‘Making A Murderer Part 2’ Is Full Of Riveting Family Drama But Light On Answers [Review]

If you watch “Making a Murderer” looking for answers, you should know by now that you’ve come to the wrong place. The first season of Netflix’s cultural phenomenon was, on the surface, all about answers. Or the lack thereof. Or the search for them. But, over the course of the 10 episodes, which premiered in 2015, answers are few and far between. Of course, this is exactly what makes the show so appealing. There are so many questions — about the horrific murder of Teresa Halbach, the details that don’t add up, and about Steven Avery and Brendan Dassey — and so few solutions. On top of that, the answers that do surface tend to contradict every fact that came before. The show, created by Laura Ricciardi and Moira Demos, is a mystery of the messiest kind. And unlike the orderly truths we’ve come to expect from cinema, after carefully following the twists and turns and bearing witness to the grisly details of a young woman’s murder, there is no reward of justice or logic waiting at the end.

‘Part 2,’ which hit Netflix with all 10 episodes available now, is more of the same — for better or worse. The show, once again helmed by Ricciardi and Demos, picks up where the first season left off and keeps following the same grueling and repetitive theories, ostensibly in search of ever-elusive answers. One thing, though, shadows over every new update in the lives of Steven, Brendan, and their family: “Making a Murderer.” The show, which became a pop culture staple, was obviously well watched in Manitowoc County, where Brendan and Steve are from. More importantly, the show’s central issue — the guilt of two men versus the corruption of an entire local legal system — fell neatly inside a preset political debate, leaving many to develop fierce and firm beliefs about the case. In Manitowoc County, this tension boiled into hostility. For those involved, the national attention appears to have made it even less appealing to give any ground or concede even the most minor faults. The fight, as seen in season two, was even more entrenched, with even more lives and reputations on the line.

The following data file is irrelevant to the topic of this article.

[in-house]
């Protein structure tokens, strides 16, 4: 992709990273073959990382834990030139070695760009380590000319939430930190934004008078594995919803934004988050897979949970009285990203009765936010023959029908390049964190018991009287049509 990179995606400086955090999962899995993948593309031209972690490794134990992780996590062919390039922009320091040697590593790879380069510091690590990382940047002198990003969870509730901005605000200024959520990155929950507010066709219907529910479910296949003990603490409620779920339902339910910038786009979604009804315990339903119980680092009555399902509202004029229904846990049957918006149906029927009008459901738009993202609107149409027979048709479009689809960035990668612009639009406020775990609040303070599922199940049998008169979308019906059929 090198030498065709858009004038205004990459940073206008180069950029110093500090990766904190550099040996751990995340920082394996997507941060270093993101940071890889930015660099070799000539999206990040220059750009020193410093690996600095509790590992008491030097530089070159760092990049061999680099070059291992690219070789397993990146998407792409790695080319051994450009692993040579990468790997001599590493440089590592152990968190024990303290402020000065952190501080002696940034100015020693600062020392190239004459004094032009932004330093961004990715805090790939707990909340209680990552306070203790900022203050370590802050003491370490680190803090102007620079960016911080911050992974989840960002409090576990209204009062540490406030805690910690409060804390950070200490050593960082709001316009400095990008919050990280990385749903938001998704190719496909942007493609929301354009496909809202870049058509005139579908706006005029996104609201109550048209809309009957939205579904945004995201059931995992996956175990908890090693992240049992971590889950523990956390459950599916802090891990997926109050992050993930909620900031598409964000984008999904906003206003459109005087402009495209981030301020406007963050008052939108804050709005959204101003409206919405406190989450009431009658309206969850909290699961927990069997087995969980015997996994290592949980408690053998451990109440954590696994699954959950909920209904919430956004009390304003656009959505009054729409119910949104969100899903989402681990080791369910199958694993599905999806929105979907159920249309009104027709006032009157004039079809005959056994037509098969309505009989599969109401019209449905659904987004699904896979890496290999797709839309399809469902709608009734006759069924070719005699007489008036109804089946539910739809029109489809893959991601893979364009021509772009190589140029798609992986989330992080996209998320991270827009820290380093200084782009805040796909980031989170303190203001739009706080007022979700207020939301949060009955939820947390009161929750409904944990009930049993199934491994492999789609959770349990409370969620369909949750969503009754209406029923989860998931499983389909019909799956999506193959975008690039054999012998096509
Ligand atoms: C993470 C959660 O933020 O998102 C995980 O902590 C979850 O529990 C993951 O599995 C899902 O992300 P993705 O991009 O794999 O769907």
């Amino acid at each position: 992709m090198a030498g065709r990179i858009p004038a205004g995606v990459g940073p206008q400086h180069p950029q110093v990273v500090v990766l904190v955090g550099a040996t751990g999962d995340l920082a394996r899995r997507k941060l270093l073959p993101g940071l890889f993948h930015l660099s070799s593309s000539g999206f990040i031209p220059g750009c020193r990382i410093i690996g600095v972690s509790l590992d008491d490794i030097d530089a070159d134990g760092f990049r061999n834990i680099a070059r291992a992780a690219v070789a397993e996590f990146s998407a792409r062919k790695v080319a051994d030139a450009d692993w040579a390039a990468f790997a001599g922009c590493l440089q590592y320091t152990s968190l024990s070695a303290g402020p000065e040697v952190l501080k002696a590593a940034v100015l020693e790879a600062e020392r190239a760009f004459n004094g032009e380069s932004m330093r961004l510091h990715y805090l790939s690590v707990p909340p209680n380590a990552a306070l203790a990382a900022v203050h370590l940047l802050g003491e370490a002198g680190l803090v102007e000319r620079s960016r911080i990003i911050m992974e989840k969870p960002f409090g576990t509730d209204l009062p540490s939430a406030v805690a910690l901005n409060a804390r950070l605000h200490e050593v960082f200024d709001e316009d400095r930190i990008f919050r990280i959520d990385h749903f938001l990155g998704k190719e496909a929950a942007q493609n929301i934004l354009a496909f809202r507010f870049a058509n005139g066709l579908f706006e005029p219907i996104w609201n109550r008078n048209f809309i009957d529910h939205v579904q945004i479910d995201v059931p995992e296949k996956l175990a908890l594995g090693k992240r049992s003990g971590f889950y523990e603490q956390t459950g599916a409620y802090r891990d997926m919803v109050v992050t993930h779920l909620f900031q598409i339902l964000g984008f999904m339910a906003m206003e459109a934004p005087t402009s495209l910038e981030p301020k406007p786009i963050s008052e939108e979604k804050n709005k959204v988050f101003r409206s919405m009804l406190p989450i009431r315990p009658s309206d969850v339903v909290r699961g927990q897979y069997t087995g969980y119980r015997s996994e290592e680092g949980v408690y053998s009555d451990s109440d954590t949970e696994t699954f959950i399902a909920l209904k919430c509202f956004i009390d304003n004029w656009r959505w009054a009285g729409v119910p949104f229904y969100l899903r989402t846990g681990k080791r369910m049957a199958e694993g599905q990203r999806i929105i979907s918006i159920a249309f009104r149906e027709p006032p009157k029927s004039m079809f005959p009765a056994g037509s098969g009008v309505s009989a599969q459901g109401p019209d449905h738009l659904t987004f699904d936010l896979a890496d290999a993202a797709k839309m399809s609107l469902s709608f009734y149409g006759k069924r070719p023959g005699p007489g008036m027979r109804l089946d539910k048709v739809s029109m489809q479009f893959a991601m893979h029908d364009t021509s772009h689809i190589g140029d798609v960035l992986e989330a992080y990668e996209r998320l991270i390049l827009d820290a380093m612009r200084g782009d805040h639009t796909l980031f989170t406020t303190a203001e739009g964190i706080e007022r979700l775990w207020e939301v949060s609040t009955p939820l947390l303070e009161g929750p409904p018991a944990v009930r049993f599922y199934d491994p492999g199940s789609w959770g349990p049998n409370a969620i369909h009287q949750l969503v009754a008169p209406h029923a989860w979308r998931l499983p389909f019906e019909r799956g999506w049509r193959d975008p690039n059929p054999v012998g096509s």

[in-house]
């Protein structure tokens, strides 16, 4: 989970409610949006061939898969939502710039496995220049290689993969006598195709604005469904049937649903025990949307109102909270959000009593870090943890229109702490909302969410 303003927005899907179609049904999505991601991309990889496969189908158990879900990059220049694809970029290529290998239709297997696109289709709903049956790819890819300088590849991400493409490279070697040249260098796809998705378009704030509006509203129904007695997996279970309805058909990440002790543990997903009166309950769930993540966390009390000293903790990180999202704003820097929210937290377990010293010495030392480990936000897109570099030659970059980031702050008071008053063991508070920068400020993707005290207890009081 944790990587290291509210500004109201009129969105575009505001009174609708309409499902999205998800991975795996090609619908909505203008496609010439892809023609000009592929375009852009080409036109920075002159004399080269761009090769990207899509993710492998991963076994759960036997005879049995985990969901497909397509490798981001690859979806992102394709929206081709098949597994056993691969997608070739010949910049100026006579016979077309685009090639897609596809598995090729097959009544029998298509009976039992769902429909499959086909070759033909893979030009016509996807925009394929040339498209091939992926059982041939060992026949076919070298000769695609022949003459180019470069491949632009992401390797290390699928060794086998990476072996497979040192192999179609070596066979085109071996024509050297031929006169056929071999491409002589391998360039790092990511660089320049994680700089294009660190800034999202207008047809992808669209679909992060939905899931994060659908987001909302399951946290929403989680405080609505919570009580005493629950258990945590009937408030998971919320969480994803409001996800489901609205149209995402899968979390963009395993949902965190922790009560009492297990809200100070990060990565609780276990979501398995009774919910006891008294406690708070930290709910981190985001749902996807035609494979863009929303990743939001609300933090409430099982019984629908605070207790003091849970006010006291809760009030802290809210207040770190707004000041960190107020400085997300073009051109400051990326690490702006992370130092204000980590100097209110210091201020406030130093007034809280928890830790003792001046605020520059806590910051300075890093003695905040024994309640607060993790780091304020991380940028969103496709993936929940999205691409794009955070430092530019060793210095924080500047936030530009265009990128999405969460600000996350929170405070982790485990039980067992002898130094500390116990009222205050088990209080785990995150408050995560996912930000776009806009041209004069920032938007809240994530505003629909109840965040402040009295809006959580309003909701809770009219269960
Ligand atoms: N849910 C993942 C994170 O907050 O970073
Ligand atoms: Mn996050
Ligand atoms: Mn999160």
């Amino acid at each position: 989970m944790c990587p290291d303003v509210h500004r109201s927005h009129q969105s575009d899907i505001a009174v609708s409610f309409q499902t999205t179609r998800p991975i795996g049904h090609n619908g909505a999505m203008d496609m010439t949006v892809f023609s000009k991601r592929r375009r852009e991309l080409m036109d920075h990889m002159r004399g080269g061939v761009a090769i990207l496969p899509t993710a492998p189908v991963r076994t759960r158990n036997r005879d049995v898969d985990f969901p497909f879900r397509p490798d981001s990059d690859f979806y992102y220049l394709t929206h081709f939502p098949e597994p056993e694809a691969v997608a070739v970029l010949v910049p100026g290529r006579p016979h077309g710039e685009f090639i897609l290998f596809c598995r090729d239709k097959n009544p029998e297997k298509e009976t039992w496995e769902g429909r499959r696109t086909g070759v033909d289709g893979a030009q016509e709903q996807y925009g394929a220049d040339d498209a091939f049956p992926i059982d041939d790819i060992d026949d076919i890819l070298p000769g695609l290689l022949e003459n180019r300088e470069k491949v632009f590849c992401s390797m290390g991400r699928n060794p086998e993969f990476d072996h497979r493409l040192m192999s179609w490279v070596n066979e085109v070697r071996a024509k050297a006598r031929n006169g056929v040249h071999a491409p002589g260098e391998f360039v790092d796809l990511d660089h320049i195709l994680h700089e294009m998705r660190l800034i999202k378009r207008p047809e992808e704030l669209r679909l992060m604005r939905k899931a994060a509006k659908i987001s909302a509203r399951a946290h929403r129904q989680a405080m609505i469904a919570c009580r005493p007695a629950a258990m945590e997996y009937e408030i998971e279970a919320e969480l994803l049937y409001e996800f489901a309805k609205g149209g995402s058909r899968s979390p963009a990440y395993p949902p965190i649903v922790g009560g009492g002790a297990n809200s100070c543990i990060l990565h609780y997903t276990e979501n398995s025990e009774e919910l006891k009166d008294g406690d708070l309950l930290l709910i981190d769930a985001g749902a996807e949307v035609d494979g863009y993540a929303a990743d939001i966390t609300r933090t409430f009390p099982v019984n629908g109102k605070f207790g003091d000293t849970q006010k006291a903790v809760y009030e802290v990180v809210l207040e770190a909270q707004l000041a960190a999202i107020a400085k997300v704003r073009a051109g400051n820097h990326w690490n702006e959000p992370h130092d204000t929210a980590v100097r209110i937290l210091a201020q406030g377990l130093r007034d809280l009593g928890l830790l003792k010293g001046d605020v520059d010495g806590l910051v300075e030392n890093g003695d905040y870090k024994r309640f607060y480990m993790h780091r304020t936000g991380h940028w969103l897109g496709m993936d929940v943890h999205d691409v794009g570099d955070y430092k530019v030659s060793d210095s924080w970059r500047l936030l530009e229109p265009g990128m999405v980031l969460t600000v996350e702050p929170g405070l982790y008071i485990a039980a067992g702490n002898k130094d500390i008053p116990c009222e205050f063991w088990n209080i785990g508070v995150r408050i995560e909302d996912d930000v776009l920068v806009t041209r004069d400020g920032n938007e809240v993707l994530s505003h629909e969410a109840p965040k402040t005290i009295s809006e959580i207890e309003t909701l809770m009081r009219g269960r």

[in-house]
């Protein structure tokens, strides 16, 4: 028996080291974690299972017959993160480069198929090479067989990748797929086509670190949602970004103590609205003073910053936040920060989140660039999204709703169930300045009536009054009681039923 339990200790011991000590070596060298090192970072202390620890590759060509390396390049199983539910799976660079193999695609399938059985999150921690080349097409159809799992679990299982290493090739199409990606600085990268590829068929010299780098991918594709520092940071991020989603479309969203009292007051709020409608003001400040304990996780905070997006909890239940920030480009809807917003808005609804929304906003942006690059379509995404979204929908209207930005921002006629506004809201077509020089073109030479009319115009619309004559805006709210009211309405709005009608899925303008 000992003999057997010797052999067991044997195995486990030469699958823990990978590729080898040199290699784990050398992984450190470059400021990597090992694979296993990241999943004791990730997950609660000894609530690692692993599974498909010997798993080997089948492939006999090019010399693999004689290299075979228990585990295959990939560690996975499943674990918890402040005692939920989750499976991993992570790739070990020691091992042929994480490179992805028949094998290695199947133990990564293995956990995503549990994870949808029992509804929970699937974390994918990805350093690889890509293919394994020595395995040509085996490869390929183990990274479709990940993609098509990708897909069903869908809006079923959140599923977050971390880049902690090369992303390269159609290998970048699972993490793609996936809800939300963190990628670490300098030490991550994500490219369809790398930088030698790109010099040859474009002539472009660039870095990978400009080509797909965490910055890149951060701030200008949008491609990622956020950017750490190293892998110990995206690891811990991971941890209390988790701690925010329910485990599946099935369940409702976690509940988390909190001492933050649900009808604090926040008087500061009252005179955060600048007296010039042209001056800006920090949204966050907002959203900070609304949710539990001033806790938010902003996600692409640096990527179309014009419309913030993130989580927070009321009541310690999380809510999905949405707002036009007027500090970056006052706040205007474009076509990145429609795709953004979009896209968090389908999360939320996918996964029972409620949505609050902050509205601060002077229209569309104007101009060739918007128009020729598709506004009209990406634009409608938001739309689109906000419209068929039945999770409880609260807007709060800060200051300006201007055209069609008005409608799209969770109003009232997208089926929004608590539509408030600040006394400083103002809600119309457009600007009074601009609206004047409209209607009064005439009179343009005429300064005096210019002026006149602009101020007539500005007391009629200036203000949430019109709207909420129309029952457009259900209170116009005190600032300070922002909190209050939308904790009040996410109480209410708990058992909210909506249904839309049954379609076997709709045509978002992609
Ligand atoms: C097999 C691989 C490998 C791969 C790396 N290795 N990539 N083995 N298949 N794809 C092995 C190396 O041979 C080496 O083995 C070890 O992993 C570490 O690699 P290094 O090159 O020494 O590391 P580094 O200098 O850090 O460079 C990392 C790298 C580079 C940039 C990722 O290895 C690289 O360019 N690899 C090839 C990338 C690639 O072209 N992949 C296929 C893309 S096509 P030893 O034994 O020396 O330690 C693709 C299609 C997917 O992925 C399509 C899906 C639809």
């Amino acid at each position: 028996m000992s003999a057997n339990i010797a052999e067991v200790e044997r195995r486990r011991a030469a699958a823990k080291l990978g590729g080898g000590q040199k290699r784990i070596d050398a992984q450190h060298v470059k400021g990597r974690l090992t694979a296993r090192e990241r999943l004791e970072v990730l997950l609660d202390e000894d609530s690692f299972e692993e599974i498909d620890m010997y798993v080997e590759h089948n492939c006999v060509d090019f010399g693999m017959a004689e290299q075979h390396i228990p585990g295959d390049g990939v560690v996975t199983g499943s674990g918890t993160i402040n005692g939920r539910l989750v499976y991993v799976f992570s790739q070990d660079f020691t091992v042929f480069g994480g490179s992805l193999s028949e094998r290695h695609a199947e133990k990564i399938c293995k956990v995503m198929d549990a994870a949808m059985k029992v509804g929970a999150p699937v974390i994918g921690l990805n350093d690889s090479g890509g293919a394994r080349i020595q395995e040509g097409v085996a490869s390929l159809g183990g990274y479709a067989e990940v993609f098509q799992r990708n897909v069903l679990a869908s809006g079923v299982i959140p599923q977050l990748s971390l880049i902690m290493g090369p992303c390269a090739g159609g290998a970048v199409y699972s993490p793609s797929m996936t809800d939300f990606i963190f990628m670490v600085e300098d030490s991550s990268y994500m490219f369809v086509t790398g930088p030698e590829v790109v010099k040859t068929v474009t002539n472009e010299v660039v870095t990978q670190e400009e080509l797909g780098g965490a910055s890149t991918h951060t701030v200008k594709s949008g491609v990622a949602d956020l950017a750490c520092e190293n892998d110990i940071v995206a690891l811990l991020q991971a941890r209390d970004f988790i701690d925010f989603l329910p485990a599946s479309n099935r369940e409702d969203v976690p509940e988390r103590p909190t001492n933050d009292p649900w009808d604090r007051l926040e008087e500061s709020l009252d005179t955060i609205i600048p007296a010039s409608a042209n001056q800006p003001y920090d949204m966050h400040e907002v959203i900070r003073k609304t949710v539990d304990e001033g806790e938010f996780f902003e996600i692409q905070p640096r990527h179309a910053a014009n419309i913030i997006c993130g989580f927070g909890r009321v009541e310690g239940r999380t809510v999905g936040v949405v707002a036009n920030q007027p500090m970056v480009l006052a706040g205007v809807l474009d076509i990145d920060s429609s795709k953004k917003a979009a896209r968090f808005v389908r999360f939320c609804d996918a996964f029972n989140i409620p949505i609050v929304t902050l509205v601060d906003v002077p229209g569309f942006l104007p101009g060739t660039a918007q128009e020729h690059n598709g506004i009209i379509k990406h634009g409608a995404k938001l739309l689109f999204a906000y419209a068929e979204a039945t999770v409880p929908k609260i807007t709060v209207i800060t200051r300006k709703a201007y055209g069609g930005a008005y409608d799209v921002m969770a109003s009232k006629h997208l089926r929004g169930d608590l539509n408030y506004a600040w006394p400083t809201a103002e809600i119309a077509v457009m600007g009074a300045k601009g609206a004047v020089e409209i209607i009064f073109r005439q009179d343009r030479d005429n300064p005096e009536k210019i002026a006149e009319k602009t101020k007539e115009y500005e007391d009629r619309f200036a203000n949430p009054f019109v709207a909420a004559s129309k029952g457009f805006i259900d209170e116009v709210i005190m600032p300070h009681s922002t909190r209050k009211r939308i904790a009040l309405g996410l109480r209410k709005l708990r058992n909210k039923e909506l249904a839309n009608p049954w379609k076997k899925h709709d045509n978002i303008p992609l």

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Charles Ferguson’s Timely ‘Watergate’ Doc Is Routine But Vital [NYFF Review]

It’s been a hell of a week. A divided, partisan country ripped at the seams and what was once a split has become an unnavigable chasm. The protracted and ugly Supreme Court confirmation hearing for Brett Kavanaugh turned into a culture war — left vs. right, men vs. women — when a courageous woman came forward with sexual assault allegations against the nominee and instead of a thorough investigation from the FBI, the country was given a contentious set of hearings Thursday. And while it might seem naive or Coastal, it’s hard to imagine that anyone out there didn’t already have an unyielding opinion that was only exacerbated throughout this whole, repugnant process.

From the depths of this collective despair, it’s hard to see the light on the other side — some sort of unifying kinship that allows us to no longer detest (or at least lack respect for) our neighbors, though it is easy to remember less contentious times (both those fueled by war and those that just simply weren’t batshit crazy). It is therefore easy to forget that this level of chaos has consumed our government and our country before: Watergate. The scandal of all American scandals, Watergate truly was the sort of Constitutional crisis that people claim is encroaching today. This impossible-to-miss parallel is a good portion of what gives Charles Ferguson’s new six-part docu-series “Watergate” its urgency. It’s also what is most likely to glue you to your seat for 260 minutes of this thorough and engaging, but generally uninspiring, film.

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